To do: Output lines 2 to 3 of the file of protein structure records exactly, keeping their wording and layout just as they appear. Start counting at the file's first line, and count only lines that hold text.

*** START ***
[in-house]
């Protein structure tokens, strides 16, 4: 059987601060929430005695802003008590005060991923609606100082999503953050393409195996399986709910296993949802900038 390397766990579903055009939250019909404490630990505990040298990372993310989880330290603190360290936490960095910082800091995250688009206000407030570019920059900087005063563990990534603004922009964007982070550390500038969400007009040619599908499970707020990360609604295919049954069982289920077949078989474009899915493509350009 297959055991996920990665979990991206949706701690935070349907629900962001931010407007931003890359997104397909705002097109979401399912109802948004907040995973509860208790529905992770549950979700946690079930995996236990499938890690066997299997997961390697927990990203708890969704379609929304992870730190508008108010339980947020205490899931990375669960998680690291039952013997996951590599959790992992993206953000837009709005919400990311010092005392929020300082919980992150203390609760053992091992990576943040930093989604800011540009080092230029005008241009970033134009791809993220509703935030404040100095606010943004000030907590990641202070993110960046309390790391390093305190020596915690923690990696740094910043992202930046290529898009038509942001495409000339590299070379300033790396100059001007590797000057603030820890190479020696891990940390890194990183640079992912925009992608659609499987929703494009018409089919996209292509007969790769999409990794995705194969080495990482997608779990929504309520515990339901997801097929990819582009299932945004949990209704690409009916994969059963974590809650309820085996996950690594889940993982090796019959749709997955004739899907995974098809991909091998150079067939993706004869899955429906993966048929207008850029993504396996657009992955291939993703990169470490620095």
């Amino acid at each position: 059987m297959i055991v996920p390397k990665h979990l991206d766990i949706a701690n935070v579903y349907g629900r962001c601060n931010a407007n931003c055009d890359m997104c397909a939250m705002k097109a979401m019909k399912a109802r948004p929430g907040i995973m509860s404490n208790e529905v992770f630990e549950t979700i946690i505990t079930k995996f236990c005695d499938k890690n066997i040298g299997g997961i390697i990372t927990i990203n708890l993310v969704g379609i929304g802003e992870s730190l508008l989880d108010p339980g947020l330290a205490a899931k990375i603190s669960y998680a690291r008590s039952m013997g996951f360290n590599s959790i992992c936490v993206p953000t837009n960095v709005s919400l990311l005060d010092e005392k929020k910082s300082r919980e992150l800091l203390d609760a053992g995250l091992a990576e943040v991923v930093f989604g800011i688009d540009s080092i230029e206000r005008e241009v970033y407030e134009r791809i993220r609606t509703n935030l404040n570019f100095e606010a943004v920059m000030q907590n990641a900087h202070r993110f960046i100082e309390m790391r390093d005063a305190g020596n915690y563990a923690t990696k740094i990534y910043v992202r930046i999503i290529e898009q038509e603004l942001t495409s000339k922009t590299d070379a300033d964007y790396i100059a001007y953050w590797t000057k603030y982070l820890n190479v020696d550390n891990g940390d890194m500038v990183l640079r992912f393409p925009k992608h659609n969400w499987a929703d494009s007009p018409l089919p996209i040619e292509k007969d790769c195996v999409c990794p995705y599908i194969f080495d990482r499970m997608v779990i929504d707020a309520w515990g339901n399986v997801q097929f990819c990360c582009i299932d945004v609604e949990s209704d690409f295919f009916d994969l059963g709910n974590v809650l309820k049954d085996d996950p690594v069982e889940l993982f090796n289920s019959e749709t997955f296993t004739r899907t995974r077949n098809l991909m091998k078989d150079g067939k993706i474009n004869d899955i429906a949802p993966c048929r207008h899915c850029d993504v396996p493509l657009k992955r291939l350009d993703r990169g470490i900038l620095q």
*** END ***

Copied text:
């Protein structure tokens, strides 16, 4: 059987601060929430005695802003008590005060991923609606100082999503953050393409195996399986709910296993949802900038 390397766990579903055009939250019909404490630990505990040298990372993310989880330290603190360290936490960095910082800091995250688009206000407030570019920059900087005063563990990534603004922009964007982070550390500038969400007009040619599908499970707020990360609604295919049954069982289920077949078989474009899915493509350009 297959055991996920990665979990991206949706701690935070349907629900962001931010407007931003890359997104397909705002097109979401399912109802948004907040995973509860208790529905992770549950979700946690079930995996236990499938890690066997299997997961390697927990990203708890969704379609929304992870730190508008108010339980947020205490899931990375669960998680690291039952013997996951590599959790992992993206953000837009709005919400990311010092005392929020300082919980992150203390609760053992091992990576943040930093989604800011540009080092230029005008241009970033134009791809993220509703935030404040100095606010943004000030907590990641202070993110960046309390790391390093305190020596915690923690990696740094910043992202930046290529898009038509942001495409000339590299070379300033790396100059001007590797000057603030820890190479020696891990940390890194990183640079992912925009992608659609499987929703494009018409089919996209292509007969790769999409990794995705194969080495990482997608779990929504309520515990339901997801097929990819582009299932945004949990209704690409009916994969059963974590809650309820085996996950690594889940993982090796019959749709997955004739899907995974098809991909091998150079067939993706004869899955429906993966048929207008850029993504396996657009992955291939993703990169470490620095």
């Amino acid at each position: 059987m297959i055991v996920p390397k990665h979990l991206d766990i949706a701690n935070v579903y349907g629900r962001c601060n931010a407007n931003c055009d890359m997104c397909a939250m705002k097109a979401m019909k399912a109802r948004p929430g907040i995973m509860s404490n208790e529905v992770f630990e549950t979700i946690i505990t079930k995996f236990c005695d499938k890690n066997i040298g299997g997961i390697i990372t927990i990203n708890l993310v969704g379609i929304g802003e992870s730190l508008l989880d108010p339980g947020l330290a205490a899931k990375i603190s669960y998680a690291r008590s039952m013997g996951f360290n590599s959790i992992c936490v993206p953000t837009n960095v709005s919400l990311l005060d010092e005392k929020k910082s300082r919980e992150l800091l203390d609760a053992g995250l091992a990576e943040v991923v930093f989604g800011i688009d540009s080092i230029e206000r005008e241009v970033y407030e134009r791809i993220r609606t509703n935030l404040n570019f100095e606010a943004v920059m000030q907590n990641a900087h202070r993110f960046i100082e309390m790391r390093d005063a305190g020596n915690y563990a923690t990696k740094i990534y910043v992202r930046i999503i290529e898009q038509e603004l942001t495409s000339k922009t590299d070379a300033d964007y790396i100059a001007y953050w590797t000057k603030y982070l820890n190479v020696d550390n891990g940390d890194m500038v990183l640079r992912f393409p925009k992608h659609n969400w499987a929703d494009s007009p018409l089919p996209i040619e292509k007969d790769c195996v999409c990794p995705y599908i194969f080495d990482r499970m997608v779990i929504d707020a309520w515990g339901n399986v997801q097929f990819c990360c582009i299932d945004v609604e949990s209704d690409f295919f009916d994969l059963g709910n974590v809650l309820k049954d085996d996950p690594v069982e889940l993982f090796n289920s019959e749709t997955f296993t004739r899907t995974r077949n098809l991909m091998k078989d150079g067939k993706i474009n004869d899955i429906a949802p993966c048929r207008h899915c850029d993504v396996p493509l657009k992955r291939l350009d993703r990169g470490i900038l620095q």